Chamblee says the sales force then put a “special push” on selling to religious bookstores, especially in light of the pope’s pending U.S. tour. They placed particular emphasis on the cities the pope was scheduled to visit.
Next Up: The Publicity Push
The campaign aimed to reach consumers with its message in three primary ways: through the media, through the library and academic markets, and direct-to-consumer.
Chamblee believes the media-outreach portion of the book’s campaign was among its most successful components. The public-relations team conducted a “massive print review mailing,” sending copies to book reviewers at the country’s top daily newspapers, popular general-interest magazines and targeted religious publications.
NGB earned some useful media hits, highlighted by a feature in the March issue of Vanity Fair and a number of favorable write-ups in spirituality magazines.
A 20-city radio tour paid off as well, with “In God’s Name” garnering a number of appearances featuring the Naudets not only on Christian and religious radio stations, but also a number of general-interest stations. “Radio tours … have now sort of replaced the traditional author tour in a lot of cases, because it’s the most efficient way to hit a broad swath of the country,” Chamblee says.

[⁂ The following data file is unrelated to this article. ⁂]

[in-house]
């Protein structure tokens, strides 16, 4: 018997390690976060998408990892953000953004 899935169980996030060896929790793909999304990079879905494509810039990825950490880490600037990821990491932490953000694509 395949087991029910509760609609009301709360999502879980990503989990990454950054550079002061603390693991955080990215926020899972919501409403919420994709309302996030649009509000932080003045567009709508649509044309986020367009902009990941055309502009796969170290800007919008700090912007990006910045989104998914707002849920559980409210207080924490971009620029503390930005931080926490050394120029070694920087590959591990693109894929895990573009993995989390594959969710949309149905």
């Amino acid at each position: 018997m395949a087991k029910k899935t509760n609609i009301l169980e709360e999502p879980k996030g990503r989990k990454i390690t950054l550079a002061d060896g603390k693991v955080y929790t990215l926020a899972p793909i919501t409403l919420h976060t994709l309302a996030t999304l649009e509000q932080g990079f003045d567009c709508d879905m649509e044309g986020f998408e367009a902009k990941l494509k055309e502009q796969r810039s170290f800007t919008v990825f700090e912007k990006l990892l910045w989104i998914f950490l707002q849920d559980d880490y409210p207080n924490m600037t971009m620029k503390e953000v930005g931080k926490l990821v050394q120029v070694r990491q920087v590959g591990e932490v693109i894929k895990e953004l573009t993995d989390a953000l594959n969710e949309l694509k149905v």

At the same time, NGB partnered with an advertising agency on a promotional radio campaign in which the agency approached popular stations in top markets, offering the stations free copies of the book to give away to listeners in exchange for an on-air mention.
“We’ve had quite a bit of success with this technique. It yields up to 5 million impressions,” says Chamblee. “The nice thing about it is the actual radio host is the person that reads your advertising. So you’re sort of connecting with the listener, because their own host is [talking about the book]. And if the host likes your book, they might go on and on talking about it.”
Getting visibility in the academic and library markets was the next key, she says. NGB reached out to professors of religious studies at universities across the country. As a result, the book appeared in an April e-newsletter for religious colleges. Chamblee adds that it also will be included in a religion brochure that goes out to the academic market, and the book will be featured at the American Academy of Religion Conference in November.